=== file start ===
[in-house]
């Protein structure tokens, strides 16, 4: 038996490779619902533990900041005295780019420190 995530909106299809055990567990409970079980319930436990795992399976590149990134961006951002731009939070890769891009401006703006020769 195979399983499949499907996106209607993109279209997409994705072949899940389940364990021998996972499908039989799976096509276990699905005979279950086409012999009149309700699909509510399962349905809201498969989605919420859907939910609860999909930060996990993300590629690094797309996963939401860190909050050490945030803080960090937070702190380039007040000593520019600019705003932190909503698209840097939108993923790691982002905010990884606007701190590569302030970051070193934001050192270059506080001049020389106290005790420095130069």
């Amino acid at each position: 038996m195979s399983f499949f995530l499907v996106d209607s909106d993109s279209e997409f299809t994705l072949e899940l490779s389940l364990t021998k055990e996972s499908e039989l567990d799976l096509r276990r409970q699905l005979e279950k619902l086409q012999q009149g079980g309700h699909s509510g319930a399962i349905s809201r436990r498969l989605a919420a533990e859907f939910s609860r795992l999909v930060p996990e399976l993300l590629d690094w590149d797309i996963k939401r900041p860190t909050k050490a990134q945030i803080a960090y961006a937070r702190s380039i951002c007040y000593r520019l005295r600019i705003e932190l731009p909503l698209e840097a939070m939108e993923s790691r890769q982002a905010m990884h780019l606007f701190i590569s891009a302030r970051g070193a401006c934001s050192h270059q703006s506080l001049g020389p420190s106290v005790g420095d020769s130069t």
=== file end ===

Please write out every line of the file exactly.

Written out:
[in-house]
């Protein structure tokens, strides 16, 4: 038996490779619902533990900041005295780019420190 995530909106299809055990567990409970079980319930436990795992399976590149990134961006951002731009939070890769891009401006703006020769 195979399983499949499907996106209607993109279209997409994705072949899940389940364990021998996972499908039989799976096509276990699905005979279950086409012999009149309700699909509510399962349905809201498969989605919420859907939910609860999909930060996990993300590629690094797309996963939401860190909050050490945030803080960090937070702190380039007040000593520019600019705003932190909503698209840097939108993923790691982002905010990884606007701190590569302030970051070193934001050192270059506080001049020389106290005790420095130069």
């Amino acid at each position: 038996m195979s399983f499949f995530l499907v996106d209607s909106d993109s279209e997409f299809t994705l072949e899940l490779s389940l364990t021998k055990e996972s499908e039989l567990d799976l096509r276990r409970q699905l005979e279950k619902l086409q012999q009149g079980g309700h699909s509510g319930a399962i349905s809201r436990r498969l989605a919420a533990e859907f939910s609860r795992l999909v930060p996990e399976l993300l590629d690094w590149d797309i996963k939401r900041p860190t909050k050490a990134q945030i803080a960090y961006a937070r702190s380039i951002c007040y000593r520019l005295r600019i705003e932190l731009p909503l698209e840097a939070m939108e993923s790691r890769q982002a905010m990884h780019l606007f701190i590569s891009a302030r970051g070193a401006c934001s050192h270059q703006s506080l001049g020389p420190s106290v005790g420095d020769s130069t």